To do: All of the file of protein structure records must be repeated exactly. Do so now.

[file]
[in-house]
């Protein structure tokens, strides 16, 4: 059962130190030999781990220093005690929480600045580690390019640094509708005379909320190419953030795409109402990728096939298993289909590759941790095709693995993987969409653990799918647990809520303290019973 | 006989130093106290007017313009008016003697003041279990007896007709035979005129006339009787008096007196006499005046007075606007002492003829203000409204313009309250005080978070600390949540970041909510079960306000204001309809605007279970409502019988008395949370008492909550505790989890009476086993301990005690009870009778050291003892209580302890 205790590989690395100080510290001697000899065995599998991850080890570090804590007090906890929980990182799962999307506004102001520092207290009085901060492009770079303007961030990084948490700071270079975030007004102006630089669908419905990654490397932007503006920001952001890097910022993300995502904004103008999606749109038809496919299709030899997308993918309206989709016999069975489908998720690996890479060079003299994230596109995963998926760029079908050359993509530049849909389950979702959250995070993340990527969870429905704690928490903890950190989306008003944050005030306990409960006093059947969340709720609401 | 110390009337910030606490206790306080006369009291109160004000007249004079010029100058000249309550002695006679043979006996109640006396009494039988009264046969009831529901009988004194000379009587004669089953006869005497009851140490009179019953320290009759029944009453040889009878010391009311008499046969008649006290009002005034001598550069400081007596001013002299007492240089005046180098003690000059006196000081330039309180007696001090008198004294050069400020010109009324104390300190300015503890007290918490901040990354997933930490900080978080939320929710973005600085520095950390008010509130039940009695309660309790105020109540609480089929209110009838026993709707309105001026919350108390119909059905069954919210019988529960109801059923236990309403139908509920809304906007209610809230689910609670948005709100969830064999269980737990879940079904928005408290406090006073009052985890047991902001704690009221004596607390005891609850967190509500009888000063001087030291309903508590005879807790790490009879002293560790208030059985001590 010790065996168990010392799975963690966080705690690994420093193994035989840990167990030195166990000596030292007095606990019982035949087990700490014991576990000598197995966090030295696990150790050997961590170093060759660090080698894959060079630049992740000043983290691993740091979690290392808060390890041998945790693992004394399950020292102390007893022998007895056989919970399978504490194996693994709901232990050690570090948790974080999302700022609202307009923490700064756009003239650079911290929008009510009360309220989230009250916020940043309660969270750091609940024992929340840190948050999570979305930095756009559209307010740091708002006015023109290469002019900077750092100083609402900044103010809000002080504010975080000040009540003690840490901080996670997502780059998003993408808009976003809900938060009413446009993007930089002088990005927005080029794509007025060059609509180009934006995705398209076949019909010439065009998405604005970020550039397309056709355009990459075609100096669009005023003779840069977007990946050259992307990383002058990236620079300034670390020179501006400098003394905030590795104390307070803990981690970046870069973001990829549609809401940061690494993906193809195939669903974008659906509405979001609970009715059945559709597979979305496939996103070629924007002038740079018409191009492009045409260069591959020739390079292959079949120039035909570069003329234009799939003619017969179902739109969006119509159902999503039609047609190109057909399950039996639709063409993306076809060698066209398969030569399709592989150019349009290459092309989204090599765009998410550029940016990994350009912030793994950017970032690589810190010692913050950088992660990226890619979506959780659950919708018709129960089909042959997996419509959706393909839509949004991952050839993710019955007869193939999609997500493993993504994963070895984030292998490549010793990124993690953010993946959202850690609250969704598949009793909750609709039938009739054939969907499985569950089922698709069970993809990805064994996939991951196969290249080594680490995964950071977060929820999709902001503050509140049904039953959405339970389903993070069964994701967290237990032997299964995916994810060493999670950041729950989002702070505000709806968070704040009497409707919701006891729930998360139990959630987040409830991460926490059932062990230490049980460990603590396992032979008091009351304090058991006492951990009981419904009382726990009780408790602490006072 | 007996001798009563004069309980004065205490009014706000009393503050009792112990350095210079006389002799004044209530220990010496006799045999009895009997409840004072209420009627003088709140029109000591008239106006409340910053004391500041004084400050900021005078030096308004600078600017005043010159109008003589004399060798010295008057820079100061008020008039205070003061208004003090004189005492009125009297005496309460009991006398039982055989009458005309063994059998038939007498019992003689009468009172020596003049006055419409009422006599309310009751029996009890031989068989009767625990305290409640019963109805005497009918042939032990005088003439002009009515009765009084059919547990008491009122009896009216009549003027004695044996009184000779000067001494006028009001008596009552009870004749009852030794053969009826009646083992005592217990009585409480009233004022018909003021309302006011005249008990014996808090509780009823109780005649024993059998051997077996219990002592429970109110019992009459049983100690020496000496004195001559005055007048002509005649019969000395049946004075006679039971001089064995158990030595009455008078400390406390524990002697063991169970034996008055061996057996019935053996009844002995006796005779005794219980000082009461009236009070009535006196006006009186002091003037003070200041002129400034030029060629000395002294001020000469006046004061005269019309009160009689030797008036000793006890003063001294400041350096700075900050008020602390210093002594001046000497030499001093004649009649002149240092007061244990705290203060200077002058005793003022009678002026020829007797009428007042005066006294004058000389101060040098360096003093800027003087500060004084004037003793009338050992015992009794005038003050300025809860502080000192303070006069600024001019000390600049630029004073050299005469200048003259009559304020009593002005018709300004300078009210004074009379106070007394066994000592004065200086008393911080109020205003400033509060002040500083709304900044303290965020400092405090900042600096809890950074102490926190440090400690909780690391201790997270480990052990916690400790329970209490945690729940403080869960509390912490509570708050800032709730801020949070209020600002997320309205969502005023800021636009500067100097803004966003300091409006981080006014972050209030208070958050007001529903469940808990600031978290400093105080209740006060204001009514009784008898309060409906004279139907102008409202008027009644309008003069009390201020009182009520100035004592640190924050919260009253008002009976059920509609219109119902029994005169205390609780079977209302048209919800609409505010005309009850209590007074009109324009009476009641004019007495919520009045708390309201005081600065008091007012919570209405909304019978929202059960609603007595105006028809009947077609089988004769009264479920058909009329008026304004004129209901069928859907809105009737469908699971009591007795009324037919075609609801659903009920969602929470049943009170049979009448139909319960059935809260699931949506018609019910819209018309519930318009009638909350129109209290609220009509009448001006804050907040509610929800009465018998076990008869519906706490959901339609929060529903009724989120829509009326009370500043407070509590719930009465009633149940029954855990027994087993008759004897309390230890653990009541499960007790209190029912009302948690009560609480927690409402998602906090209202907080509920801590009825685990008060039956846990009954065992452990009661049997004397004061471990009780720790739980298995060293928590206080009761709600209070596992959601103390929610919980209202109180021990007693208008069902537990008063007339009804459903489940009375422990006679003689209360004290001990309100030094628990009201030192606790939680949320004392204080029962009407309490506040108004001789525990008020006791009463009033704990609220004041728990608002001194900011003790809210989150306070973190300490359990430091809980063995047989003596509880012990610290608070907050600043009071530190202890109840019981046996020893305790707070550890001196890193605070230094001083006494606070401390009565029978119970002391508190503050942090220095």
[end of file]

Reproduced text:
[in-house]
């Protein structure tokens, strides 16, 4: 059962130190030999781990220093005690929480600045580690390019640094509708005379909320190419953030795409109402990728096939298993289909590759941790095709693995993987969409653990799918647990809520303290019973 | 006989130093106290007017313009008016003697003041279990007896007709035979005129006339009787008096007196006499005046007075606007002492003829203000409204313009309250005080978070600390949540970041909510079960306000204001309809605007279970409502019988008395949370008492909550505790989890009476086993301990005690009870009778050291003892209580302890 205790590989690395100080510290001697000899065995599998991850080890570090804590007090906890929980990182799962999307506004102001520092207290009085901060492009770079303007961030990084948490700071270079975030007004102006630089669908419905990654490397932007503006920001952001890097910022993300995502904004103008999606749109038809496919299709030899997308993918309206989709016999069975489908998720690996890479060079003299994230596109995963998926760029079908050359993509530049849909389950979702959250995070993340990527969870429905704690928490903890950190989306008003944050005030306990409960006093059947969340709720609401 | 110390009337910030606490206790306080006369009291109160004000007249004079010029100058000249309550002695006679043979006996109640006396009494039988009264046969009831529901009988004194000379009587004669089953006869005497009851140490009179019953320290009759029944009453040889009878010391009311008499046969008649006290009002005034001598550069400081007596001013002299007492240089005046180098003690000059006196000081330039309180007696001090008198004294050069400020010109009324104390300190300015503890007290918490901040990354997933930490900080978080939320929710973005600085520095950390008010509130039940009695309660309790105020109540609480089929209110009838026993709707309105001026919350108390119909059905069954919210019988529960109801059923236990309403139908509920809304906007209610809230689910609670948005709100969830064999269980737990879940079904928005408290406090006073009052985890047991902001704690009221004596607390005891609850967190509500009888000063001087030291309903508590005879807790790490009879002293560790208030059985001590 010790065996168990010392799975963690966080705690690994420093193994035989840990167990030195166990000596030292007095606990019982035949087990700490014991576990000598197995966090030295696990150790050997961590170093060759660090080698894959060079630049992740000043983290691993740091979690290392808060390890041998945790693992004394399950020292102390007893022998007895056989919970399978504490194996693994709901232990050690570090948790974080999302700022609202307009923490700064756009003239650079911290929008009510009360309220989230009250916020940043309660969270750091609940024992929340840190948050999570979305930095756009559209307010740091708002006015023109290469002019900077750092100083609402900044103010809000002080504010975080000040009540003690840490901080996670997502780059998003993408808009976003809900938060009413446009993007930089002088990005927005080029794509007025060059609509180009934006995705398209076949019909010439065009998405604005970020550039397309056709355009990459075609100096669009005023003779840069977007990946050259992307990383002058990236620079300034670390020179501006400098003394905030590795104390307070803990981690970046870069973001990829549609809401940061690494993906193809195939669903974008659906509405979001609970009715059945559709597979979305496939996103070629924007002038740079018409191009492009045409260069591959020739390079292959079949120039035909570069003329234009799939003619017969179902739109969006119509159902999503039609047609190109057909399950039996639709063409993306076809060698066209398969030569399709592989150019349009290459092309989204090599765009998410550029940016990994350009912030793994950017970032690589810190010692913050950088992660990226890619979506959780659950919708018709129960089909042959997996419509959706393909839509949004991952050839993710019955007869193939999609997500493993993504994963070895984030292998490549010793990124993690953010993946959202850690609250969704598949009793909750609709039938009739054939969907499985569950089922698709069970993809990805064994996939991951196969290249080594680490995964950071977060929820999709902001503050509140049904039953959405339970389903993070069964994701967290237990032997299964995916994810060493999670950041729950989002702070505000709806968070704040009497409707919701006891729930998360139990959630987040409830991460926490059932062990230490049980460990603590396992032979008091009351304090058991006492951990009981419904009382726990009780408790602490006072 | 007996001798009563004069309980004065205490009014706000009393503050009792112990350095210079006389002799004044209530220990010496006799045999009895009997409840004072209420009627003088709140029109000591008239106006409340910053004391500041004084400050900021005078030096308004600078600017005043010159109008003589004399060798010295008057820079100061008020008039205070003061208004003090004189005492009125009297005496309460009991006398039982055989009458005309063994059998038939007498019992003689009468009172020596003049006055419409009422006599309310009751029996009890031989068989009767625990305290409640019963109805005497009918042939032990005088003439002009009515009765009084059919547990008491009122009896009216009549003027004695044996009184000779000067001494006028009001008596009552009870004749009852030794053969009826009646083992005592217990009585409480009233004022018909003021309302006011005249008990014996808090509780009823109780005649024993059998051997077996219990002592429970109110019992009459049983100690020496000496004195001559005055007048002509005649019969000395049946004075006679039971001089064995158990030595009455008078400390406390524990002697063991169970034996008055061996057996019935053996009844002995006796005779005794219980000082009461009236009070009535006196006006009186002091003037003070200041002129400034030029060629000395002294001020000469006046004061005269019309009160009689030797008036000793006890003063001294400041350096700075900050008020602390210093002594001046000497030499001093004649009649002149240092007061244990705290203060200077002058005793003022009678002026020829007797009428007042005066006294004058000389101060040098360096003093800027003087500060004084004037003793009338050992015992009794005038003050300025809860502080000192303070006069600024001019000390600049630029004073050299005469200048003259009559304020009593002005018709300004300078009210004074009379106070007394066994000592004065200086008393911080109020205003400033509060002040500083709304900044303290965020400092405090900042600096809890950074102490926190440090400690909780690391201790997270480990052990916690400790329970209490945690729940403080869960509390912490509570708050800032709730801020949070209020600002997320309205969502005023800021636009500067100097803004966003300091409006981080006014972050209030208070958050007001529903469940808990600031978290400093105080209740006060204001009514009784008898309060409906004279139907102008409202008027009644309008003069009390201020009182009520100035004592640190924050919260009253008002009976059920509609219109119902029994005169205390609780079977209302048209919800609409505010005309009850209590007074009109324009009476009641004019007495919520009045708390309201005081600065008091007012919570209405909304019978929202059960609603007595105006028809009947077609089988004769009264479920058909009329008026304004004129209901069928859907809105009737469908699971009591007795009324037919075609609801659903009920969602929470049943009170049979009448139909319960059935809260699931949506018609019910819209018309519930318009009638909350129109209290609220009509009448001006804050907040509610929800009465018998076990008869519906706490959901339609929060529903009724989120829509009326009370500043407070509590719930009465009633149940029954855990027994087993008759004897309390230890653990009541499960007790209190029912009302948690009560609480927690409402998602906090209202907080509920801590009825685990008060039956846990009954065992452990009661049997004397004061471990009780720790739980298995060293928590206080009761709600209070596992959601103390929610919980209202109180021990007693208008069902537990008063007339009804459903489940009375422990006679003689209360004290001990309100030094628990009201030192606790939680949320004392204080029962009407309490506040108004001789525990008020006791009463009033704990609220004041728990608002001194900011003790809210989150306070973190300490359990430091809980063995047989003596509880012990610290608070907050600043009071530190202890109840019981046996020893305790707070550890001196890193605070230094001083006494606070401390009565029978119970002391508190503050942090220095």